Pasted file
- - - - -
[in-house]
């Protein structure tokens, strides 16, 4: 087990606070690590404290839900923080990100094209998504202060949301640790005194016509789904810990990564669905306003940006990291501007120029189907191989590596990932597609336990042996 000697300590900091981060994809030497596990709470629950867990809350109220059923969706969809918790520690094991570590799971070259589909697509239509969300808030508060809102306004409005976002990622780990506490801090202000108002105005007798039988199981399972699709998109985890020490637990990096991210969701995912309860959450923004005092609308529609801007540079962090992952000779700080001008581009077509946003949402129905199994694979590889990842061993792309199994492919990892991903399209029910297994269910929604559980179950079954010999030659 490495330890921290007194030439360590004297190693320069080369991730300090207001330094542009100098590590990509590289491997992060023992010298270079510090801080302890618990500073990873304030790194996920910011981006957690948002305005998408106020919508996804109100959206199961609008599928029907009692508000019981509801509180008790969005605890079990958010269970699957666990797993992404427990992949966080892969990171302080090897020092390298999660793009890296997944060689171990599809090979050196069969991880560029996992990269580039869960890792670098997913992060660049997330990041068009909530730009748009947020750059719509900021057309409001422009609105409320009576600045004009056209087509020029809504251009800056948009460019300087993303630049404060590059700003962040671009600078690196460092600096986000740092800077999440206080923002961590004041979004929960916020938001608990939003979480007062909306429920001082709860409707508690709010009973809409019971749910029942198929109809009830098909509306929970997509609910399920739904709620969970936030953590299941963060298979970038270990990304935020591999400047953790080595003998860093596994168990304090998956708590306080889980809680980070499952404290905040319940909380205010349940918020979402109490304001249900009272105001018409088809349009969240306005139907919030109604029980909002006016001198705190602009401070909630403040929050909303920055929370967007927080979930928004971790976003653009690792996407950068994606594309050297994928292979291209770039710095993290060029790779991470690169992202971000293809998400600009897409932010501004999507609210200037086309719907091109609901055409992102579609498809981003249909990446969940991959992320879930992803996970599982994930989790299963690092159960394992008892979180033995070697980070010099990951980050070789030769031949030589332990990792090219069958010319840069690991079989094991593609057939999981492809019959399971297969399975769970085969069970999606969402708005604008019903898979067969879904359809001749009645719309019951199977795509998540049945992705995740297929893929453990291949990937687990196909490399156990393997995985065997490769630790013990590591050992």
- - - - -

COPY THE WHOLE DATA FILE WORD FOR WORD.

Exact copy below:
[in-house]
């Protein structure tokens, strides 16, 4: 087990606070690590404290839900923080990100094209998504202060949301640790005194016509789904810990990564669905306003940006990291501007120029189907191989590596990932597609336990042996 000697300590900091981060994809030497596990709470629950867990809350109220059923969706969809918790520690094991570590799971070259589909697509239509969300808030508060809102306004409005976002990622780990506490801090202000108002105005007798039988199981399972699709998109985890020490637990990096991210969701995912309860959450923004005092609308529609801007540079962090992952000779700080001008581009077509946003949402129905199994694979590889990842061993792309199994492919990892991903399209029910297994269910929604559980179950079954010999030659 490495330890921290007194030439360590004297190693320069080369991730300090207001330094542009100098590590990509590289491997992060023992010298270079510090801080302890618990500073990873304030790194996920910011981006957690948002305005998408106020919508996804109100959206199961609008599928029907009692508000019981509801509180008790969005605890079990958010269970699957666990797993992404427990992949966080892969990171302080090897020092390298999660793009890296997944060689171990599809090979050196069969991880560029996992990269580039869960890792670098997913992060660049997330990041068009909530730009748009947020750059719509900021057309409001422009609105409320009576600045004009056209087509020029809504251009800056948009460019300087993303630049404060590059700003962040671009600078690196460092600096986000740092800077999440206080923002961590004041979004929960916020938001608990939003979480007062909306429920001082709860409707508690709010009973809409019971749910029942198929109809009830098909509306929970997509609910399920739904709620969970936030953590299941963060298979970038270990990304935020591999400047953790080595003998860093596994168990304090998956708590306080889980809680980070499952404290905040319940909380205010349940918020979402109490304001249900009272105001018409088809349009969240306005139907919030109604029980909002006016001198705190602009401070909630403040929050909303920055929370967007927080979930928004971790976003653009690792996407950068994606594309050297994928292979291209770039710095993290060029790779991470690169992202971000293809998400600009897409932010501004999507609210200037086309719907091109609901055409992102579609498809981003249909990446969940991959992320879930992803996970599982994930989790299963690092159960394992008892979180033995070697980070010099990951980050070789030769031949030589332990990792090219069958010319840069690991079989094991593609057939999981492809019959399971297969399975769970085969069970999606969402708005604008019903898979067969879904359809001749009645719309019951199977795509998540049945992705995740297929893929453990291949990937687990196909490399156990393997995985065997490769630790013990590591050992």